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Quotations From LUDWIG WITTGENSTEIN


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  • A picture is a fact.
    Ludwig Wittgenstein (1889-1951), Austrian-British philosopher. Trans. by D.F. Pears and B.F. McGuinness, Routledge and Kegan Paul (1961). Tractatus Logico-Philosophicus, 2.141 (1921).
  • Philosophy aims at the logical clarification of thoughts. Philosophy is not a body of doctrine but an activity. A philosophical work consists essentially of elucidations.
    Ludwig Wittgenstein (1889-1951), Austrian-British philosopher. Trans. by D.F. Pears and B.F. McGuinness, Routledge and Kegan Paul (1961). Tractatus Logico-Philosophicus, 4.112.

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  • Propositions show what they say: tautologies and contradictions show that they say nothing.
    Ludwig Wittgenstein (1889-1951), Austrian-British philosopher. Trans. by D.F. Pears and B.F. McGuinness, Routledge and Kegan Paul (1961). Tractatus Logico-Philosophicus, 4.461.
  • Death is not an event in life: we do not live to experience death. If we take eternity to mean not infinite temporal duration but timelessness, then eternal life belongs to those who live in the present.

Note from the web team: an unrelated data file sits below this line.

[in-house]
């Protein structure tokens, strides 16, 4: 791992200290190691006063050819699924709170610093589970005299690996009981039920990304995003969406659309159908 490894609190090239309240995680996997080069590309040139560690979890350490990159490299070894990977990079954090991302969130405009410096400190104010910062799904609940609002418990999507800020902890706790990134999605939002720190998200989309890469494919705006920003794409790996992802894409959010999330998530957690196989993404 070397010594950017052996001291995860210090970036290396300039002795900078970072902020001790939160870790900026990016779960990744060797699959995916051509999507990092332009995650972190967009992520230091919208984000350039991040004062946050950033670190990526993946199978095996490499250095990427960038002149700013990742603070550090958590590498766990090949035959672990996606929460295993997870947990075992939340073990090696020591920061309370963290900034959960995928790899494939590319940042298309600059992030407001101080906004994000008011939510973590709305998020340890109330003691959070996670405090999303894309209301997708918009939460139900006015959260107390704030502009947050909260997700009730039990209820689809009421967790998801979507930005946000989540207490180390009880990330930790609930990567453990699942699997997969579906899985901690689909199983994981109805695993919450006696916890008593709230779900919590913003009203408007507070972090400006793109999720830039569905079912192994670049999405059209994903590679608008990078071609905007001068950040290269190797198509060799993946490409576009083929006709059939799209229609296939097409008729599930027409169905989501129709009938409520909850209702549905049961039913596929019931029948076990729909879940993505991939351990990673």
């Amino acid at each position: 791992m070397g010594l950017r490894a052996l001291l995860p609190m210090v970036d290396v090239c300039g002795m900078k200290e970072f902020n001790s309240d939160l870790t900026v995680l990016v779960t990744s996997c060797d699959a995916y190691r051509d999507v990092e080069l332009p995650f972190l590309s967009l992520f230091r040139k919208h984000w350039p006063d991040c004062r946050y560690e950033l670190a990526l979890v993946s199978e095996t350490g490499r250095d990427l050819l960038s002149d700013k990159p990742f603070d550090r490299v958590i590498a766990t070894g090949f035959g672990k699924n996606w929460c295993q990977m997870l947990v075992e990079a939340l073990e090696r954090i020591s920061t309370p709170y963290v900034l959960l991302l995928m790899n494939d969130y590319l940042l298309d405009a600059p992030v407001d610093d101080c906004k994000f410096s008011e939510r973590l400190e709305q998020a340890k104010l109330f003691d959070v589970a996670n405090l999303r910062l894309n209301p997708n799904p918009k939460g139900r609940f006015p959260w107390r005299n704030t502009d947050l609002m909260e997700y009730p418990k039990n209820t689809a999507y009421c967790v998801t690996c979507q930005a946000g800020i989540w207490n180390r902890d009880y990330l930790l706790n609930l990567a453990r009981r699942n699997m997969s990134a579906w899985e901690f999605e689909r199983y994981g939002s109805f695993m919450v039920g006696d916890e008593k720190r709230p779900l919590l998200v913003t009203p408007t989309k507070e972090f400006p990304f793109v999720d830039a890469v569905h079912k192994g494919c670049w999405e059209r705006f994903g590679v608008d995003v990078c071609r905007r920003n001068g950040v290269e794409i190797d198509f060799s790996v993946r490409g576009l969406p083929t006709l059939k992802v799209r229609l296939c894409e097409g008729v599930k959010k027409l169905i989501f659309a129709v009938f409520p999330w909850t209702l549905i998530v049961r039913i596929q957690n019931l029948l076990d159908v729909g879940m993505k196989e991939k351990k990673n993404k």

Ludwig Wittgenstein (1889-1951), Austrian philosopher. Tractatus Logico-Philosophicus, sect. 6:4311 (1921, trans. 1922).

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  • ... only of a living human being and what resembles (behaves like) a living human being can one say: it has sensations; it sees; is blind; hears; is deaf; is conscious or unconscious.
    Ludwig Wittgenstein (1889-1951), Austrian philosopher (worked mainly at Cambridge University). Philosophical Investigations, Part I, sect. 281, p. 97e, The Macmillan Company (1953).
  • Here the term 'language-game' is meant to bring into prominence the fact that the speaking of language is part of an activity, of a form of life.
    Ludwig Wittgenstein (1889-1951), Austrian-British philosopher. Trans. by G.E.M. Anscombe, Blackwell, second edition (1958). Philosophical Investigations, I, par. 23 (1953).

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  • A philosophical problem has the form: "I don't know my way about."
    Ludwig Wittgenstein (1889-1951), British (Austrian-born) philosopher. Philosophical Investigations, part I, 123 (1953). Philosophical problems rest on misuse of language.
  • If a lion could talk, we could not understand him.
    Ludwig Wittgenstein (1889-1951), Austrian-British philosopher. Trans. by G.E.M. Anscombe, Blackwell, second edition (1958). Philosophical Investigations, II, xi., P. 223.
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